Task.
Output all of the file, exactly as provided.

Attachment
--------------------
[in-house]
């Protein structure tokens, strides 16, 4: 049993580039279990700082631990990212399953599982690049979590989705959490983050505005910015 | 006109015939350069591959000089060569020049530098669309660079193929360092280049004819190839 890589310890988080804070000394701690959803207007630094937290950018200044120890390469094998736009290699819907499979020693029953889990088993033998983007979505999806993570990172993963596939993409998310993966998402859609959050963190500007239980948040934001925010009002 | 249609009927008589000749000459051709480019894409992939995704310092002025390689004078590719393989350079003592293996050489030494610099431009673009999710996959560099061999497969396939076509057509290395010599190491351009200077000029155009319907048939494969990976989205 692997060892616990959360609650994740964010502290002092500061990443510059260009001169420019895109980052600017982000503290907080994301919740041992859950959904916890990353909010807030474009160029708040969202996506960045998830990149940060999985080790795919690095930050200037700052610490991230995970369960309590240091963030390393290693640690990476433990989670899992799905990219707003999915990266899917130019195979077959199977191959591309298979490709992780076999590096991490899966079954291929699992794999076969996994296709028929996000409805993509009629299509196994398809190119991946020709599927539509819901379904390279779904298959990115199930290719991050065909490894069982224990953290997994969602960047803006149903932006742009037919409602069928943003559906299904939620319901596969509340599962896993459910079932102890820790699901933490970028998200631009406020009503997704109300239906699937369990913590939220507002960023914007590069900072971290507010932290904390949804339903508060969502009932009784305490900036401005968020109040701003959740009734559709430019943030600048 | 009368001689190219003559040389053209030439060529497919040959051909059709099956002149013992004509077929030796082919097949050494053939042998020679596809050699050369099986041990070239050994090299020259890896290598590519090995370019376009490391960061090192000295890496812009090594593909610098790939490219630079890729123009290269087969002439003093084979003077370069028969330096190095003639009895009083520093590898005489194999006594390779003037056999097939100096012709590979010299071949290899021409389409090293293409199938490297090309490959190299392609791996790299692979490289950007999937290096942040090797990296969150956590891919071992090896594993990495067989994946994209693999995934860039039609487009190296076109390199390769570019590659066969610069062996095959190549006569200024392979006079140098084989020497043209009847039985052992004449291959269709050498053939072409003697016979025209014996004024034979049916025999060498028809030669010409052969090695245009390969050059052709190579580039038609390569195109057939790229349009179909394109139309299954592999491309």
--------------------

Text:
[in-house]
């Protein structure tokens, strides 16, 4: 049993580039279990700082631990990212399953599982690049979590989705959490983050505005910015 | 006109015939350069591959000089060569020049530098669309660079193929360092280049004819190839 890589310890988080804070000394701690959803207007630094937290950018200044120890390469094998736009290699819907499979020693029953889990088993033998983007979505999806993570990172993963596939993409998310993966998402859609959050963190500007239980948040934001925010009002 | 249609009927008589000749000459051709480019894409992939995704310092002025390689004078590719393989350079003592293996050489030494610099431009673009999710996959560099061999497969396939076509057509290395010599190491351009200077000029155009319907048939494969990976989205 692997060892616990959360609650994740964010502290002092500061990443510059260009001169420019895109980052600017982000503290907080994301919740041992859950959904916890990353909010807030474009160029708040969202996506960045998830990149940060999985080790795919690095930050200037700052610490991230995970369960309590240091963030390393290693640690990476433990989670899992799905990219707003999915990266899917130019195979077959199977191959591309298979490709992780076999590096991490899966079954291929699992794999076969996994296709028929996000409805993509009629299509196994398809190119991946020709599927539509819901379904390279779904298959990115199930290719991050065909490894069982224990953290997994969602960047803006149903932006742009037919409602069928943003559906299904939620319901596969509340599962896993459910079932102890820790699901933490970028998200631009406020009503997704109300239906699937369990913590939220507002960023914007590069900072971290507010932290904390949804339903508060969502009932009784305490900036401005968020109040701003959740009734559709430019943030600048 | 009368001689190219003559040389053209030439060529497919040959051909059709099956002149013992004509077929030796082919097949050494053939042998020679596809050699050369099986041990070239050994090299020259890896290598590519090995370019376009490391960061090192000295890496812009090594593909610098790939490219630079890729123009290269087969002439003093084979003077370069028969330096190095003639009895009083520093590898005489194999006594390779003037056999097939100096012709590979010299071949290899021409389409090293293409199938490297090309490959190299392609791996790299692979490289950007999937290096942040090797990296969150956590891919071992090896594993990495067989994946994209693999995934860039039609487009190296076109390199390769570019590659066969610069062996095959190549006569200024392979006079140098084989020497043209009847039985052992004449291959269709050498053939072409003697016979025209014996004024034979049916025999060498028809030669010409052969090695245009390969050059052709190579580039038609390569195109057939790229349009179909394109139309299954592999491309």